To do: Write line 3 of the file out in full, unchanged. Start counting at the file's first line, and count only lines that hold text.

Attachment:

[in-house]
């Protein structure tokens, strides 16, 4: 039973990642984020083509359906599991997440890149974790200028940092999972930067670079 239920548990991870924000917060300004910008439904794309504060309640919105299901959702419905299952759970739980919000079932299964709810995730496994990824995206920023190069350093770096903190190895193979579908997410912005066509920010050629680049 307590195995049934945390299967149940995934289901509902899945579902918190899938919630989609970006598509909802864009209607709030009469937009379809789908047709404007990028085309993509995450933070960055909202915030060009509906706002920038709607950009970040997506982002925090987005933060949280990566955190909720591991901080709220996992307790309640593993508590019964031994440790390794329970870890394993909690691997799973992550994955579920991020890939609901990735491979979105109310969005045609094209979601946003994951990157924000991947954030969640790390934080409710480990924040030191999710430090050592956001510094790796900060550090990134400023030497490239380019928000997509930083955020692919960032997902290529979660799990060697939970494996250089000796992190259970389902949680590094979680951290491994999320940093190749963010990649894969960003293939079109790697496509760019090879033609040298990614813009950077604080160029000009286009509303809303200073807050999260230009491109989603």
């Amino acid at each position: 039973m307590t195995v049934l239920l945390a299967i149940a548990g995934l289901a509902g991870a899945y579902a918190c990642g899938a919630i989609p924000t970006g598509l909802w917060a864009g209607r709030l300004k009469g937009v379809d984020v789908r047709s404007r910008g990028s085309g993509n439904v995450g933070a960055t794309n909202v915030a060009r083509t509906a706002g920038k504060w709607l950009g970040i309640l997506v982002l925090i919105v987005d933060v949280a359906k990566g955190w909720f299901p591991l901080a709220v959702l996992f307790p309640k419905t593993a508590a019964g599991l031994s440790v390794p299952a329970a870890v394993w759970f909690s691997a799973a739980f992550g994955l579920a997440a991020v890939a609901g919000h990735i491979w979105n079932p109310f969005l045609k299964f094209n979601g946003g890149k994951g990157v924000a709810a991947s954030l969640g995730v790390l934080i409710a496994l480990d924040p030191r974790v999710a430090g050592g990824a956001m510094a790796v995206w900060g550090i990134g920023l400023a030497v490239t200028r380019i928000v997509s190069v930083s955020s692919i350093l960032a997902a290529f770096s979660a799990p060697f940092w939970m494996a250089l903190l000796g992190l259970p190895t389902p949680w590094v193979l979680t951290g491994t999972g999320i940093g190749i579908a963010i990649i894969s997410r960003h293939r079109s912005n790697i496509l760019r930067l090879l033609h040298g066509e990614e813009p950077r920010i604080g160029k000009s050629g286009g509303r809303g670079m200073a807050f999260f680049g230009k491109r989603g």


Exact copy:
């Amino acid at each position: 039973m307590t195995v049934l239920l945390a299967i149940a548990g995934l289901a509902g991870a899945y579902a918190c990642g899938a919630i989609p924000t970006g598509l909802w917060a864009g209607r709030l300004k009469g937009v379809d984020v789908r047709s404007r910008g990028s085309g993509n439904v995450g933070a960055t794309n909202v915030a060009r083509t509906a706002g920038k504060w709607l950009g970040i309640l997506v982002l925090i919105v987005d933060v949280a359906k990566g955190w909720f299901p591991l901080a709220v959702l996992f307790p309640k419905t593993a508590a019964g599991l031994s440790v390794p299952a329970a870890v394993w759970f909690s691997a799973a739980f992550g994955l579920a997440a991020v890939a609901g919000h990735i491979w979105n079932p109310f969005l045609k299964f094209n979601g946003g890149k994951g990157v924000a709810a991947s954030l969640g995730v790390l934080i409710a496994l480990d924040p030191r974790v999710a430090g050592g990824a956001m510094a790796v995206w900060g550090i990134g920023l400023a030497v490239t200028r380019i928000v997509s190069v930083s955020s692919i350093l960032a997902a290529f770096s979660a799990p060697f940092w939970m494996a250089l903190l000796g992190l259970p190895t389902p949680w590094v193979l979680t951290g491994t999972g999320i940093g190749i579908a963010i990649i894969s997410r960003h293939r079109s912005n790697i496509l760019r930067l090879l033609h040298g066509e990614e813009p950077r920010i604080g160029k000009s050629g286009g509303r809303g670079m200073a807050f999260f680049g230009k491109r989603g």